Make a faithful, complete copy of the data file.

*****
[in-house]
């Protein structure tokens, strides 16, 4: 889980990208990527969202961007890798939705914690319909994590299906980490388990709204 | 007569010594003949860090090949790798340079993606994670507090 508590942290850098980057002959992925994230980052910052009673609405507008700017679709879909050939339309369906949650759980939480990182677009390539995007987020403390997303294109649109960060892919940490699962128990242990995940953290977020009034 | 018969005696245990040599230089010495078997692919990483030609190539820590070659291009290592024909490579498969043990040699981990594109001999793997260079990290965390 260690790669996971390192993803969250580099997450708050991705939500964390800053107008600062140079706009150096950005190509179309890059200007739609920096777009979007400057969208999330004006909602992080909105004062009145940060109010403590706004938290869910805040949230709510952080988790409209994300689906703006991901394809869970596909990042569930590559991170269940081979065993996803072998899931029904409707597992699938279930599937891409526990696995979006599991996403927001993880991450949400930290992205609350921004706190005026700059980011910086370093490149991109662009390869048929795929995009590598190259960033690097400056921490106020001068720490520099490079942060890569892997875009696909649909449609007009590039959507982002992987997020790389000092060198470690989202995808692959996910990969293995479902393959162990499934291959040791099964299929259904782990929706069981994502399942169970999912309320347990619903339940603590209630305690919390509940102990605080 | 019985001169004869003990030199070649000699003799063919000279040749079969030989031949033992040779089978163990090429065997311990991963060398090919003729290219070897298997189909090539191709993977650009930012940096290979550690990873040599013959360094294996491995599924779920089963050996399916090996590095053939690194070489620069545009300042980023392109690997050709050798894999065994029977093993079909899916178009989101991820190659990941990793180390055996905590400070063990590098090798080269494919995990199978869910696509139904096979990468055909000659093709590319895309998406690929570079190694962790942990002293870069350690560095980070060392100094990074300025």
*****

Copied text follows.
[in-house]
């Protein structure tokens, strides 16, 4: 889980990208990527969202961007890798939705914690319909994590299906980490388990709204 | 007569010594003949860090090949790798340079993606994670507090 508590942290850098980057002959992925994230980052910052009673609405507008700017679709879909050939339309369906949650759980939480990182677009390539995007987020403390997303294109649109960060892919940490699962128990242990995940953290977020009034 | 018969005696245990040599230089010495078997692919990483030609190539820590070659291009290592024909490579498969043990040699981990594109001999793997260079990290965390 260690790669996971390192993803969250580099997450708050991705939500964390800053107008600062140079706009150096950005190509179309890059200007739609920096777009979007400057969208999330004006909602992080909105004062009145940060109010403590706004938290869910805040949230709510952080988790409209994300689906703006991901394809869970596909990042569930590559991170269940081979065993996803072998899931029904409707597992699938279930599937891409526990696995979006599991996403927001993880991450949400930290992205609350921004706190005026700059980011910086370093490149991109662009390869048929795929995009590598190259960033690097400056921490106020001068720490520099490079942060890569892997875009696909649909449609007009590039959507982002992987997020790389000092060198470690989202995808692959996910990969293995479902393959162990499934291959040791099964299929259904782990929706069981994502399942169970999912309320347990619903339940603590209630305690919390509940102990605080 | 019985001169004869003990030199070649000699003799063919000279040749079969030989031949033992040779089978163990090429065997311990991963060398090919003729290219070897298997189909090539191709993977650009930012940096290979550690990873040599013959360094294996491995599924779920089963050996399916090996590095053939690194070489620069545009300042980023392109690997050709050798894999065994029977093993079909899916178009989101991820190659990941990793180390055996905590400070063990590098090798080269494919995990199978869910696509139904096979990468055909000659093709590319895309998406690929570079190694962790942990002293870069350690560095980070060392100094990074300025």